When I asked Khan why she chose the title Futa Toro for her book, she points to her syncretic ethnic heritage. Tukulor by ethnic origin, she was raised to pay attention to her family lineage and values as a Khan (sometimes spelled Kane in French) from Futa Toro. She grew up hearing about her ancestors’ past exploits, men and women who were notable in the Futa historiography as those “who served God, [and] led the fight for truth and justice for all.” Her poetry is also inspired by other roots—a paternal grandmother who belonged to Senegalese Wolof nobility, and a maternal grandmother, who belonged to a Gambian Mandinka clerical family. Together, the Tukulor, Wolof, and Mandinka values of nobility, valor, and love of knowledge greatly influence her worldview and her writing.
In the book’s poignant title poem, “Futa Toro,” Khan writes:
The shrine of my ancestors
Know when I become
A Fulani born-again
I may speak your tongue
Praise the acrobat decorum
Dance your dances
Sing your songs
This poem expresses one of the anxieties of the contemporary urbanized Tukulor: their loss of linguistic proficiency. Many Tukulor are raised in a predominantly Wolof cultural milieu and are therefore ipso facto “Wolofised,” neither speaking the Tukulor language nor having a mastery of Tukulor culture and traditions. The poet laments this sense of uprooted-ness and wishes to be a “Fulani born-again” so she can master the Fulani rituals of the reeti (Fulani violin) and the piti (acrobat dancer). But, for the urbanized Tukulor such as the poet, whose engagement with these rituals is only as a periodic observer during weddings or national celebrations, this generalized nostalgia may be wishful thinking. It may be harking back to an indiscrete cultural identity to which she does not necessarily belong either.
Another poem in the collection, “1981,” describes the 1981 Gambian failed coup d’état launched by the adventurist field force paramilitary sergeant, Kukoi Samba Sanyang. The poet was only four years old at the time, but the cataclysmic political events made a lasting impression:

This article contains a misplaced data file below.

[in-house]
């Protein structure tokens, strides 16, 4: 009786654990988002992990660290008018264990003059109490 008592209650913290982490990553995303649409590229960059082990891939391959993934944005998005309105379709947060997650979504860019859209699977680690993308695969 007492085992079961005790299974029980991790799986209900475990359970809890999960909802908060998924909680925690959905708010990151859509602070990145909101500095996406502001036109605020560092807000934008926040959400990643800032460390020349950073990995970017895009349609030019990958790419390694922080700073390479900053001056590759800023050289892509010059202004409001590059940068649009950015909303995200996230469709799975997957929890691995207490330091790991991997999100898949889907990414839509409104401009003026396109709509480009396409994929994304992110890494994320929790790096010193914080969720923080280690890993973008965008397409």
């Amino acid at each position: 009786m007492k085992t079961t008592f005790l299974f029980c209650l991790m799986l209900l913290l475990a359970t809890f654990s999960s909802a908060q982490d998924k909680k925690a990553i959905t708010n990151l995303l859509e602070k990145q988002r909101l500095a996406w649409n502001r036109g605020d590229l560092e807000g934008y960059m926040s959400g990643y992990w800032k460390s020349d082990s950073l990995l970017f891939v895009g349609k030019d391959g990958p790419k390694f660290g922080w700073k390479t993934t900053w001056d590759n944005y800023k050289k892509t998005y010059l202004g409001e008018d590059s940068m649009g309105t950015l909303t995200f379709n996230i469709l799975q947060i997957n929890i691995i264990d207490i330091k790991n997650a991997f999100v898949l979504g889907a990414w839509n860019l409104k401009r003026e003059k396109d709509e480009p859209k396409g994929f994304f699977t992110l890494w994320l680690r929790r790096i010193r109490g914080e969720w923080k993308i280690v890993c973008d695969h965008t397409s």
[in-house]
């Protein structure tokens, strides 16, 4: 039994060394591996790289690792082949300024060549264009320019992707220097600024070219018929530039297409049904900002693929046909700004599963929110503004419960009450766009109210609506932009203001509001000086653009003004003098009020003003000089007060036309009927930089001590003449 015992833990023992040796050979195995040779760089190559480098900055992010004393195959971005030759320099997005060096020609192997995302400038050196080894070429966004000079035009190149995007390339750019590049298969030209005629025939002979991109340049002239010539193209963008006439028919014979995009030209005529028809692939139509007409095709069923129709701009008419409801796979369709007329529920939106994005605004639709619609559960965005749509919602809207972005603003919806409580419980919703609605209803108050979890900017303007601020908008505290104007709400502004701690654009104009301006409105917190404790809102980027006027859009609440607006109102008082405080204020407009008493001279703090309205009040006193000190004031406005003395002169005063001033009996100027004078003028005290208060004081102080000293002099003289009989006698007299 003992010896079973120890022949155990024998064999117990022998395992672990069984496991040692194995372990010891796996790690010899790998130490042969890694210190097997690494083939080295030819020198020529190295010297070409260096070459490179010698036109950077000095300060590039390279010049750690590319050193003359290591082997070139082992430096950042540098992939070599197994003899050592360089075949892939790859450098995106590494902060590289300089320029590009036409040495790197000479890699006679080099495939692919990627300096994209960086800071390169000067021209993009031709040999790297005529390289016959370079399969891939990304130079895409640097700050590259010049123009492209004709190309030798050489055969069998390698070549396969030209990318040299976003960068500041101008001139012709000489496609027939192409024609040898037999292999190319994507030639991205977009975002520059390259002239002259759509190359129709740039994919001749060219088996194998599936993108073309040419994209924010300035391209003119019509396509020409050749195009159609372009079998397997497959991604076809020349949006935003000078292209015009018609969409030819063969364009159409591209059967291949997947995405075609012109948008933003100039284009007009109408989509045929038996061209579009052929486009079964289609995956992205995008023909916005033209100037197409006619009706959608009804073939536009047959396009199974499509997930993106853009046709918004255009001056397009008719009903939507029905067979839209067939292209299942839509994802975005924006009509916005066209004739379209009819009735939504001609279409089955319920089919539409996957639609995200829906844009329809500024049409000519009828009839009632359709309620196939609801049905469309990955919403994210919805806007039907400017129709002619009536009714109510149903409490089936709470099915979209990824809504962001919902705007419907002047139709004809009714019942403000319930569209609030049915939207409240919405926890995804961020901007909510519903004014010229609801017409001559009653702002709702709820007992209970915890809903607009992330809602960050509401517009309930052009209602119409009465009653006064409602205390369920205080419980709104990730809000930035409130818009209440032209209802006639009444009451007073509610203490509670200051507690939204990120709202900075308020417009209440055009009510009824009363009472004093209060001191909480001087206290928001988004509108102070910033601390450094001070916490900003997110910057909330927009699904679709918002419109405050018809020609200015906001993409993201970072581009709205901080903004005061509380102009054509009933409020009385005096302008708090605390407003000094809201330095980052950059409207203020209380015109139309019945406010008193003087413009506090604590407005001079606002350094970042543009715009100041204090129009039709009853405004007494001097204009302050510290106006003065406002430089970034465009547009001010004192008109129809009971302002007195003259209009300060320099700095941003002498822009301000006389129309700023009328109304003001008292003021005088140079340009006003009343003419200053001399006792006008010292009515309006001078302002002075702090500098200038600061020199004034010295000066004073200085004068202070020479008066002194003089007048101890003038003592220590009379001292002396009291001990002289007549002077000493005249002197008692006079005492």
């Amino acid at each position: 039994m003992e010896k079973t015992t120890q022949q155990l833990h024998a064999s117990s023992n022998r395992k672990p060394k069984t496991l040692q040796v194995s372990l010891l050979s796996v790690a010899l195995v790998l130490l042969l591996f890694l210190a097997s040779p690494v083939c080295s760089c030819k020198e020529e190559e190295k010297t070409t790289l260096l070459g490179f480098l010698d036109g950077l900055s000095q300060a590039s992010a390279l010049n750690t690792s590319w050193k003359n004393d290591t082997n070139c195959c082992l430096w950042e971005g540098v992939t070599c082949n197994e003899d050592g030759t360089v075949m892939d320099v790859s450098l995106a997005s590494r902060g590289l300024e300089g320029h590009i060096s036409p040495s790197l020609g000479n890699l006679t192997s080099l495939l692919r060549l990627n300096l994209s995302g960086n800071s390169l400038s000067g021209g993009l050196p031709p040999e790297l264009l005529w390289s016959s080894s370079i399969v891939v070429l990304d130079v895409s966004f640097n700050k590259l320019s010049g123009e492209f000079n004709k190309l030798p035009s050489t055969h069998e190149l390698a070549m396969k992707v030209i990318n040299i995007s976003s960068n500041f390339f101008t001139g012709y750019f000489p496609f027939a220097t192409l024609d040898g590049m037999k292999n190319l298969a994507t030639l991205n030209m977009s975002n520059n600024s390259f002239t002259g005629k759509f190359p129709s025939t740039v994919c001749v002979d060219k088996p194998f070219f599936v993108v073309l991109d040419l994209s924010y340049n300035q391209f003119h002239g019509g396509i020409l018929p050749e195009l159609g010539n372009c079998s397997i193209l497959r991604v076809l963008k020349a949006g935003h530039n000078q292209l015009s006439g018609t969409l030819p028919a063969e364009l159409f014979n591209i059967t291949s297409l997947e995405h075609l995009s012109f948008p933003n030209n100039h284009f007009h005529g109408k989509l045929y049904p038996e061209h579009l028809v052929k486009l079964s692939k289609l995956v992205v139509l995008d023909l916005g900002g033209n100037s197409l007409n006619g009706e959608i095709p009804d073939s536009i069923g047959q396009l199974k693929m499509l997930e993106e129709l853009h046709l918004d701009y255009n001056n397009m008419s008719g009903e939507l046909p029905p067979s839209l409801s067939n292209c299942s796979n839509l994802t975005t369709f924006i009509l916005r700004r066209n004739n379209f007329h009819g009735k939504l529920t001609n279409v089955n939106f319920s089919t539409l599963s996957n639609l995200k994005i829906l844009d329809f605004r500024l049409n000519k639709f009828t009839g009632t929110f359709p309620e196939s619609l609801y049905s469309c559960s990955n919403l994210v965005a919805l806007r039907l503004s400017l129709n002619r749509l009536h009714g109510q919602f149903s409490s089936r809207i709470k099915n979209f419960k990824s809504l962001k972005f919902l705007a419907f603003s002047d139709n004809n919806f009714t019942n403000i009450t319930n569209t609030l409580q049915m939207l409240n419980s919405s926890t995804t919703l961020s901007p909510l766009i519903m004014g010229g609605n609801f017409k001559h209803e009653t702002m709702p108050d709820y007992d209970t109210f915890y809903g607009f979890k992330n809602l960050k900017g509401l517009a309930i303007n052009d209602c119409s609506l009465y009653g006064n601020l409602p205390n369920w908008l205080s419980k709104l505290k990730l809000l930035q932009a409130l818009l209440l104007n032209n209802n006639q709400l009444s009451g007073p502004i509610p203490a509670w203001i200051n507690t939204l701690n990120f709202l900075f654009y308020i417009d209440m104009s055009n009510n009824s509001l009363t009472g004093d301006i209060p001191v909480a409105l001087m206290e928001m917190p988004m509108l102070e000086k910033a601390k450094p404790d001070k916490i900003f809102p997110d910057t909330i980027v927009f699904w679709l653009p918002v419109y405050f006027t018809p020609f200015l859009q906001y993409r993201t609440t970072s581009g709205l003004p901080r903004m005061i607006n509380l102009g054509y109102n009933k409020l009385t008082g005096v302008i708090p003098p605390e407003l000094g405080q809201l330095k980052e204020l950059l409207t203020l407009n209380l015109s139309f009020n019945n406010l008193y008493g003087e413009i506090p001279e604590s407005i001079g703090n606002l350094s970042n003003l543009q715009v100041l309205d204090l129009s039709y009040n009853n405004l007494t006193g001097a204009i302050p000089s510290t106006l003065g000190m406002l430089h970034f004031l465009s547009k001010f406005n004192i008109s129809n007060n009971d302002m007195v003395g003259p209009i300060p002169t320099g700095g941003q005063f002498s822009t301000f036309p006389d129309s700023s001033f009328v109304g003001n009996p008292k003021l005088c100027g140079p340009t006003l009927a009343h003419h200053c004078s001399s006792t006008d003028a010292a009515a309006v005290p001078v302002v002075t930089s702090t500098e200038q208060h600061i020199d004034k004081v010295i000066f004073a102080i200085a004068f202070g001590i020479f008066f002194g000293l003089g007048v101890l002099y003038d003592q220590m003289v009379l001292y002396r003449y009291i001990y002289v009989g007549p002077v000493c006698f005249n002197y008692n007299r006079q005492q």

A week of suffering
Hunger, no play
The roads taboo
The guns! Yes the Guns
People died, Gambians died
Jawara brought back
I was so young!
The poem is a sparse recounting of that terrible period of Gambian history, and it expresses both childhood fear and the loss of innocence. Stylistically, it resembles Lenrie Peters’s poem, “In the Beginning,” with its conversational style, although the topic is more grim. The child’s mind is confused—“Jawara fled,” the poem’s persona claims. Of course, in reality, President Jawara, the legitimate leader at the time, did not flee; he was abroad, attending Prince Charles and Lady Diana’s wedding, but returned to quell the coup with the Senegalese government’s help. But, all the same, perhaps to this young persona, this distinction was not so obvious—indeed, the poet notes with that claim of innocence: “I was so young!”
Similar to Khan, Momodou Sallah too is a noteworthy, emerging Gambian poet. I have never met Momodou Sallah but have spoken to him several times over the phone. He reached out to me from Leicester, England, to write the preface to an anthology of poems by Gambian young adults titled A Harvest of Gambian Lines (Global Hands Publishing). I agreed, and we have become “phone and internet” friends since then. Momodou Sallah spent his early years in Buckle Street, Banjul, but moved to Old Jeswang, a town located between Banjul, the capital city, and Serrekunda, The Gambia’s largest town just eight miles away. Similar to Khan, Sallah, too, is of syncretic ethnic lineage of Tukulor, Wolof, Bambara, and Jola. He describes his early life going to dara (local koranic school), playing indoor soccer in people’s half-built houses, hunting hares, and swimming in nearby creeks against the wishes of his parents. His formative years were spent in Pipeline, where he became Acting President of the Gambia Student Union and joined the Red Cross, eventually becoming the National Youth Director of the Gambia Red Cross.